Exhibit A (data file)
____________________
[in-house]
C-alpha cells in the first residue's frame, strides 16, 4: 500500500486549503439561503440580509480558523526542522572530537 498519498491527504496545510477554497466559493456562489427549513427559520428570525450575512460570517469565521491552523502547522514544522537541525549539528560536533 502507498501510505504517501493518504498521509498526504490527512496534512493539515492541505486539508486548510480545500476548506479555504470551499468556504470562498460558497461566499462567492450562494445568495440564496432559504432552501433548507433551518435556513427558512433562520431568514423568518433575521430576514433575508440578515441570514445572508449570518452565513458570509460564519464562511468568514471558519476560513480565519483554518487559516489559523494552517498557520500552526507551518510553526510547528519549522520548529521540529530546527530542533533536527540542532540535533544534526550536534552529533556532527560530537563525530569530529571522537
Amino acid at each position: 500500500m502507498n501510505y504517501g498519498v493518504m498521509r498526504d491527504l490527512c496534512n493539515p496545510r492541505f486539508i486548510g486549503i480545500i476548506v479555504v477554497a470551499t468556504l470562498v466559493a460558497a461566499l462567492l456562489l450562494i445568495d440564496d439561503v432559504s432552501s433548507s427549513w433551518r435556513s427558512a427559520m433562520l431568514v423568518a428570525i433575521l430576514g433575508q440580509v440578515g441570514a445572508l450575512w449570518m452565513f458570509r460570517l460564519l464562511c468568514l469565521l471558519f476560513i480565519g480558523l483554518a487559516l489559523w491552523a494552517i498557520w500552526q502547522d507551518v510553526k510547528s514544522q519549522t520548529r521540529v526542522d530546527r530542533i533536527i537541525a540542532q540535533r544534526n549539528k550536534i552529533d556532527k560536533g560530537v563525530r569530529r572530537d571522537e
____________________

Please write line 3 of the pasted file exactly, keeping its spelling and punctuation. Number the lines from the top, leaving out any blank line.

Amino acid at each position: 500500500m502507498n501510505y504517501g498519498v493518504m498521509r498526504d491527504l490527512c496534512n493539515p496545510r492541505f486539508i486548510g486549503i480545500i476548506v479555504v477554497a470551499t468556504l470562498v466559493a460558497a461566499l462567492l456562489l450562494i445568495d440564496d439561503v432559504s432552501s433548507s427549513w433551518r435556513s427558512a427559520m433562520l431568514v423568518a428570525i433575521l430576514g433575508q440580509v440578515g441570514a445572508l450575512w449570518m452565513f458570509r460570517l460564519l464562511c468568514l469565521l471558519f476560513i480565519g480558523l483554518a487559516l489559523w491552523a494552517i498557520w500552526q502547522d507551518v510553526k510547528s514544522q519549522t520548529r521540529v526542522d530546527r530542533i533536527i537541525a540542532q540535533r544534526n549539528k550536534i552529533d556532527k560536533g560530537v563525530r569530529r572530537d571522537e